drink cranberry juice

Cranberry juice can help to combat urinary tract infections (UTI) and yeast, according to a new study.

The popular berry juice has always been associated with health benefits anecdotally, but this recent study from McGill University’s Department of Chemical Engineering has helped to shed some new light on how these benefits are derived.

The studies were spearheaded by Professor Nathalie Tufenkji and revealed that cranberry powder can inhibit the ability of a certain type of bacteria – Proteus mirabilis – to flourish and cause harm in the body. Proteus mirabilis is one of the main causes of urinary tract infection.

The experiments also show that increasing concentrations of cranberry powder reduces the bacterial production of urease, an enzyme that contributes to the virulence of infections.

These new findings are significant as bacterial movement is critical to the spread of infection because infectious bacteria literally swim to disseminate in the urinary tract and escape the body’s immune response. But the research shows that cranberry juice can inhibit this process.

Tufenkji recently published another study in collaboration with McGill professor Showan Nazhat which found that that cranberry-enriched silicone substances impaired the spread of the Proteus mirabilis bacteria.

That study was published online in the journal Colloids and Surfaces B: Biointerfaces.

Tufenkji said: “While the effects of cranberry in living organisms remain subject to further study, our findings highlight the role that cranberry consumption might play in the prevention of chronic infections.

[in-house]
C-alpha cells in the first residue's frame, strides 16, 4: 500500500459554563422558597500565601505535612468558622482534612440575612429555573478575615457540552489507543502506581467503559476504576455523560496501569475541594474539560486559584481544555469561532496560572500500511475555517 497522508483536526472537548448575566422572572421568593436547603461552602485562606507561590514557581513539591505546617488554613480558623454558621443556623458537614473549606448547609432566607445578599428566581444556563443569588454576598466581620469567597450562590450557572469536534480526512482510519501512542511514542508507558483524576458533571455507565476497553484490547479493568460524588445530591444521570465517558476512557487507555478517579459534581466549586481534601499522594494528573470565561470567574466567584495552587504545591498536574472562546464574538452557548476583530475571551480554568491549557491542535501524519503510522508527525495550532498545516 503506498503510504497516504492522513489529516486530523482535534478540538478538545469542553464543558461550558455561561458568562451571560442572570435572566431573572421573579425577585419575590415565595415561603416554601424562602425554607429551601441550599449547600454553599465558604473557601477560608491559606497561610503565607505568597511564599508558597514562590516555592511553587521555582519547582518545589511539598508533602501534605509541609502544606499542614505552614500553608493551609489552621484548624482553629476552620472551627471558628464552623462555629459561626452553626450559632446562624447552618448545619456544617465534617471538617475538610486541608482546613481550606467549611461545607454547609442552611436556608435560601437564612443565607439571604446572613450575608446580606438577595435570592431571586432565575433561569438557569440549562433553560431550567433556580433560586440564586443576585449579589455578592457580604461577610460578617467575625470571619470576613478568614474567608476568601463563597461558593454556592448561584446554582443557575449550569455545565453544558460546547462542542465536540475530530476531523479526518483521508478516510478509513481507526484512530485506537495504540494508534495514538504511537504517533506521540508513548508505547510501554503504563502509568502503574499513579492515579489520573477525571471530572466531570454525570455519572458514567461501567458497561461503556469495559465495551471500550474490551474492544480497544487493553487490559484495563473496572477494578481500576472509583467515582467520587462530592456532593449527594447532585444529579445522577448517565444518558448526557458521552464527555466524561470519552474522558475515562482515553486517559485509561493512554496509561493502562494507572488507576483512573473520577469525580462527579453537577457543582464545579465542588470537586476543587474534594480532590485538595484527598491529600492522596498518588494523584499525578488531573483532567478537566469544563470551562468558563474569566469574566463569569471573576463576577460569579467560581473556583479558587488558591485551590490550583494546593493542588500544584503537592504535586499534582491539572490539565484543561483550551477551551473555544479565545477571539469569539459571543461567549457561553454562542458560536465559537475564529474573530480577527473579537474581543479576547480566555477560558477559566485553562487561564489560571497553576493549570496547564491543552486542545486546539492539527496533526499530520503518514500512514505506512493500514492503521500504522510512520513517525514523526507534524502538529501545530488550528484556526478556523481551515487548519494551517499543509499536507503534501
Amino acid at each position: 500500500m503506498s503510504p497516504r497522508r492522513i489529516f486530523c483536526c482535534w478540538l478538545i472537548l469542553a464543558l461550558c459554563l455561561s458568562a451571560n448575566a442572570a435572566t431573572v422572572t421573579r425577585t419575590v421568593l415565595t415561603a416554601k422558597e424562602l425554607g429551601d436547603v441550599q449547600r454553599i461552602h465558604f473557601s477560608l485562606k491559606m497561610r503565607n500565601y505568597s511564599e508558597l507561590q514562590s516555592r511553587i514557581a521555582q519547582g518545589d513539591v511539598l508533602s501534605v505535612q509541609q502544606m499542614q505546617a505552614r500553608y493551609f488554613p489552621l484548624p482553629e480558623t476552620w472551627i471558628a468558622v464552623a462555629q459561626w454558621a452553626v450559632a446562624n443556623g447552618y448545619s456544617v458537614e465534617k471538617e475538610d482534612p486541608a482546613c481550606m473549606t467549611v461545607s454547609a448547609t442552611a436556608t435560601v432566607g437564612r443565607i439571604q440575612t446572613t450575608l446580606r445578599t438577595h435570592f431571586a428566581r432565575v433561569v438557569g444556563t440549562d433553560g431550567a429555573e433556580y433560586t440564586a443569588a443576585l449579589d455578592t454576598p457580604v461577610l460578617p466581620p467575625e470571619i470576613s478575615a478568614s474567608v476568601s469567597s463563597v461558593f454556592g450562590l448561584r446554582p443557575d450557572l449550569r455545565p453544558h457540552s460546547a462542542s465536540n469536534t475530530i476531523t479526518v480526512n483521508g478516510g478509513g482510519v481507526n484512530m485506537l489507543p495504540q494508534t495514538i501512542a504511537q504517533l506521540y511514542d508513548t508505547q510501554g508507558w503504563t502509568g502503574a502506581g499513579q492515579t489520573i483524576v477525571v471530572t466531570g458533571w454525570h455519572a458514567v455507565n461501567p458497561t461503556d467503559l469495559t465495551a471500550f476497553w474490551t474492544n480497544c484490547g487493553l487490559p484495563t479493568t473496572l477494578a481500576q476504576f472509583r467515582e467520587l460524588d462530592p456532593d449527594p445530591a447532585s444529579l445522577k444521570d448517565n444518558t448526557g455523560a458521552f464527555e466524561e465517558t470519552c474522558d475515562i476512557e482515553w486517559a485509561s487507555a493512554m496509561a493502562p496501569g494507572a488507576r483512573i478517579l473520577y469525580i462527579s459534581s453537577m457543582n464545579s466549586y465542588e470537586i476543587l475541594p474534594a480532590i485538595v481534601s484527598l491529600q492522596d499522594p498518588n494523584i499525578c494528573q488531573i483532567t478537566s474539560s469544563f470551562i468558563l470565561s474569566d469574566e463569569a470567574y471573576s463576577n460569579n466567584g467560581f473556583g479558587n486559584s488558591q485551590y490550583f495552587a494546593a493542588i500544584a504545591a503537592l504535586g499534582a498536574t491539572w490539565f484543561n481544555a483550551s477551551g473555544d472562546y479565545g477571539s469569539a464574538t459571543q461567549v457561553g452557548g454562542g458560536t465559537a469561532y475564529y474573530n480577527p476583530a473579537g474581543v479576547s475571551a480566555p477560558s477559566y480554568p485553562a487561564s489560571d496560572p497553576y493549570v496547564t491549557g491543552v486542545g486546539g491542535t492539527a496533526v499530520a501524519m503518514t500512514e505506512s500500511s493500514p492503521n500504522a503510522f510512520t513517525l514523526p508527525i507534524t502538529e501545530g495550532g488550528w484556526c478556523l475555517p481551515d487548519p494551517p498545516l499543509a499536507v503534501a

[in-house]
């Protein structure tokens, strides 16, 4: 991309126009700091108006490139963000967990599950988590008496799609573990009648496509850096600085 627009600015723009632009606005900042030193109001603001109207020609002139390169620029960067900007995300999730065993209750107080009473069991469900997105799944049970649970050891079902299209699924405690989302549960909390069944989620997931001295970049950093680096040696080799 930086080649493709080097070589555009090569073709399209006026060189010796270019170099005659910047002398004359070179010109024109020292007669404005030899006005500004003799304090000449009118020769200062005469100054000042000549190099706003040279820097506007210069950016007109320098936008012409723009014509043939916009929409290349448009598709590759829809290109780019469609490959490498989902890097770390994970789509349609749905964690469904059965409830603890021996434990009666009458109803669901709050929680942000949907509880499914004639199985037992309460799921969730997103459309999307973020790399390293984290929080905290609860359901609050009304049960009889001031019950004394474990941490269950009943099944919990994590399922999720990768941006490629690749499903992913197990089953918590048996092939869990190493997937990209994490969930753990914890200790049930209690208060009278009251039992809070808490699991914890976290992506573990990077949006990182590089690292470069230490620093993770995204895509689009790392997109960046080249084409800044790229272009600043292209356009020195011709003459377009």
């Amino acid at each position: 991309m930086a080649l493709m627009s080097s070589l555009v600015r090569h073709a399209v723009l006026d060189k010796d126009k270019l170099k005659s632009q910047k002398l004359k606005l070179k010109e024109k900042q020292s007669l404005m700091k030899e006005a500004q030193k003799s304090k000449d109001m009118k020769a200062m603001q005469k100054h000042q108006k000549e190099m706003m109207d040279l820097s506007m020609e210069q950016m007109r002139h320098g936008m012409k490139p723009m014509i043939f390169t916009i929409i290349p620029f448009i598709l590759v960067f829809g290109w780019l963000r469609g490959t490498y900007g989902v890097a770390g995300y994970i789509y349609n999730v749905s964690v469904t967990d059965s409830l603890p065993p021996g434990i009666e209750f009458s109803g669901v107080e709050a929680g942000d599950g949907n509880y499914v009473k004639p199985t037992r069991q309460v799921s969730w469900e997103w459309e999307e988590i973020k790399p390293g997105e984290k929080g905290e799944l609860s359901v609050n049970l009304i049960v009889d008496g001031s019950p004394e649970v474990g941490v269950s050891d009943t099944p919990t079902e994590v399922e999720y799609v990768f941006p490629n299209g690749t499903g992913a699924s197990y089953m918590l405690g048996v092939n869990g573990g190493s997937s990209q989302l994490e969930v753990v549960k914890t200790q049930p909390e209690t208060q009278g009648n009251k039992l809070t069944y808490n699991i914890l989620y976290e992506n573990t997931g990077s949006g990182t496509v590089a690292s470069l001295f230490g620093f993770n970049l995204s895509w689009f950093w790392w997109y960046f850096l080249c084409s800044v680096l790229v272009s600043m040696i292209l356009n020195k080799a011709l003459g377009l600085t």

“More than 150 million cases of UTI are reported globally each year, and antibiotic treatment remains the standard approach for managing these infections. The current rise of bacterial resistance to antibiotics underscores the importance of developing another approach.”

But taking extracts from cranberries and condensing it into a pharmaceutical pill will not be as beneficial – according to a separate study published in 2011 by researchers at Worcester Polytechnic Institute (WPI).

The study tested proanthocyanidins or PACs, a group of flavonoids found in cranberries.

According to scientists, they were thought to be the ingredient that gives the juice its infection-fighting properties, and so they toyed with the idea of extracting that chemical from the cranberry and turning it into a tablet.

But the WPI paper said that this is ineffective and instead it is far better to take cranberries in their more natural form.

Their findings were published in a paper called “Impact of Cranberry Juice and Proanthocyanidins on the Ability of Escherichia coli to Form Biofilms,” which was featured in the journal Food Science and Biotechnology.

In the study, Camesano’s team incubated two different strains of E. coli in the presence of two separate mixtures of commercially available cranberry juice cocktail. They also incubated the bacteria separately in the presence of PACs, but not the  juice. While the juice cultures completely prevented biofilm formation, the extracts from the cranberries were revealed to be far less effective.

Commenting on their findings, the authors of the study said: “Cranberries have been recognized for their health benefits for a number of years, especially in the prevention of UTIs. While the mechanisms of action of cranberry products on bacterial adhesion and biofilm formation are not fully understood, this study shows that cranberry juice is better at inhibiting biofilm formation than the isolated A-type cranberry flavonoids and PACs, although the reasons for this are not yet clear.”

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